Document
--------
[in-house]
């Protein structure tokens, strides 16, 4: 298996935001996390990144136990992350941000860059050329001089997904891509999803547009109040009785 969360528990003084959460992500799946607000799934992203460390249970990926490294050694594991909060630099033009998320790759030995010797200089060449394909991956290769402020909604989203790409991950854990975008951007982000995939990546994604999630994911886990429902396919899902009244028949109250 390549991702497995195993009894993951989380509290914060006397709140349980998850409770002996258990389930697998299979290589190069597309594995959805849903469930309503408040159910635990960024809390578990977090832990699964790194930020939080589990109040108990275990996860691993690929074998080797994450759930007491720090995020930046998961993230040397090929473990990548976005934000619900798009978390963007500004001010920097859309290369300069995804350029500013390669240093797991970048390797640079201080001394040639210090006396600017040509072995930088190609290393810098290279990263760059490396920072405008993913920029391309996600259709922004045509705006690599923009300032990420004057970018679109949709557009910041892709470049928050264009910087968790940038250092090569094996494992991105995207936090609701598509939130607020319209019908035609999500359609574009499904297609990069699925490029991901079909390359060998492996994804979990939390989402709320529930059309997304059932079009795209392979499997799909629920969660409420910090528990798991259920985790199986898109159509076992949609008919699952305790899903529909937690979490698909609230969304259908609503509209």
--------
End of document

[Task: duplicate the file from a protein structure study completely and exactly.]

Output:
[in-house]
């Protein structure tokens, strides 16, 4: 298996935001996390990144136990992350941000860059050329001089997904891509999803547009109040009785 969360528990003084959460992500799946607000799934992203460390249970990926490294050694594991909060630099033009998320790759030995010797200089060449394909991956290769402020909604989203790409991950854990975008951007982000995939990546994604999630994911886990429902396919899902009244028949109250 390549991702497995195993009894993951989380509290914060006397709140349980998850409770002996258990389930697998299979290589190069597309594995959805849903469930309503408040159910635990960024809390578990977090832990699964790194930020939080589990109040108990275990996860691993690929074998080797994450759930007491720090995020930046998961993230040397090929473990990548976005934000619900798009978390963007500004001010920097859309290369300069995804350029500013390669240093797991970048390797640079201080001394040639210090006396600017040509072995930088190609290393810098290279990263760059490396920072405008993913920029391309996600259709922004045509705006690599923009300032990420004057970018679109949709557009910041892709470049928050264009910087968790940038250092090569094996494992991105995207936090609701598509939130607020319209019908035609999500359609574009499904297609990069699925490029991901079909390359060998492996994804979990939390989402709320529930059309997304059932079009795209392979499997799909629920969660409420910090528990798991259920985790199986898109159509076992949609008919699952305790899903529909937690979490698909609230969304259908609503509209």